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J Cereb Blood Flow Metab. 2001 May;21(5):493-502.

Insulin-like growth factor-1 reduces postischemic white matter injury in fetal sheep.

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  • 1Research Center for Developmental Medicine and Biology, Department of Pediatrics, Faculty of Medicine and Health Sciences, University of Auckland, Auckland, New Zealand.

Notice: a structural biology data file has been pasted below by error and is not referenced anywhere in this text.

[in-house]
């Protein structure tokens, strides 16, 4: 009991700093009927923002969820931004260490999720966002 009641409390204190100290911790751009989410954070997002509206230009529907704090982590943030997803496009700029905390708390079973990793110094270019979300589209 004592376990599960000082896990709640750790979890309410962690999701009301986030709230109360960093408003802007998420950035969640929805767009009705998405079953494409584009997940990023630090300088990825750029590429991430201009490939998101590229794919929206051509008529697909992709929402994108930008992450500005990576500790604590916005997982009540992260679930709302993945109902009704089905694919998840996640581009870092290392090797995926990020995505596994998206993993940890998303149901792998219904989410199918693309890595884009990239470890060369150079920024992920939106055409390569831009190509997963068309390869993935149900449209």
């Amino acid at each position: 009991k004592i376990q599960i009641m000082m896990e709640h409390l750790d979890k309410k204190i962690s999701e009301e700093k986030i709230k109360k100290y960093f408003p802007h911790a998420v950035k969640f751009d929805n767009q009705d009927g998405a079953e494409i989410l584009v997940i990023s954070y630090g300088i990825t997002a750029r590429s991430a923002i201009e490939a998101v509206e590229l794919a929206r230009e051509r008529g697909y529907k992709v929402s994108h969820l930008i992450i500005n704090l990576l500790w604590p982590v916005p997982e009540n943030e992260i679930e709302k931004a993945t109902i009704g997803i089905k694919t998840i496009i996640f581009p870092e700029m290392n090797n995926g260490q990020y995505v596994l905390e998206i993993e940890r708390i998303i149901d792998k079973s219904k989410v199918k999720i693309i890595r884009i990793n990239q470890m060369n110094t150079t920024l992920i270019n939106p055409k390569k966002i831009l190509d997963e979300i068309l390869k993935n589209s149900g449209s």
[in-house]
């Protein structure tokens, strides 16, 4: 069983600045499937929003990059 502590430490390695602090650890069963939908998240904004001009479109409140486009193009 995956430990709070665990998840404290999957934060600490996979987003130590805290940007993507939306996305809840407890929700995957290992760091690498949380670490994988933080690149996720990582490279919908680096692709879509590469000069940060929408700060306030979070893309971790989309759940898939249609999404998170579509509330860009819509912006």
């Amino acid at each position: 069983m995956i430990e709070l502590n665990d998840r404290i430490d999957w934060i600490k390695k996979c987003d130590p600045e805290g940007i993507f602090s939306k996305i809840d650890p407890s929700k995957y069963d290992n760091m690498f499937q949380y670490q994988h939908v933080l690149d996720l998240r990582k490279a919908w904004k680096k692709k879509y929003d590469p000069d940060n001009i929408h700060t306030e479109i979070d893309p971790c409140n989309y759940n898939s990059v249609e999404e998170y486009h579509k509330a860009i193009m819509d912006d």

Insulin-like growth factor-1 (IGF-1) is known to be important for oligodendrocyte survival and myelination. In the current study, the authors examined the hypothesis that exogenous IGF-1 could reduce postischemic white matter injury. Bilateral brain injury was induced in near-term fetal sheep by 30 minutes of reversible carotid artery occlusion. Ninety minutes after ischemia, either vehicle (n = 8) or a single dose of 3 microg IGF-1 (n = 9) was infused intracerebroventricularly over 1 hour. White matter changes were assessed after 4 days recovery in the parasagittal intragyral white matter and underlying corona radiata. Proteolipid protein (PLP) mRNA staining was used to identify bioactive oligodendrocytes. Glial fibrillary acidic protein (GFAP) and isolectin B-4 immunoreactivity were used to label astrocytes and microglia, respectively. Myelin basic protein (MBP) density and the area of the intragyral white matter tracts were determined by image analysis. Insulin-like growth factor-1 treatment was associated with significantly reduced loss of oligodendrocytes in the intragyral white matter (P < 0.05), with improved MBP density (P < 0.05), reduced tissue swelling, and increased numbers of GFAP and isolectin B-4 positive cells compared with vehicle treatment. After ischemia there was a close association of PLP mRNA labeled cells with reactive astrocytes and macrophages/microglia. In conclusion, IGF-1 can prevent delayed, postischemic oligodendrocyte cell loss and associated demyelination.

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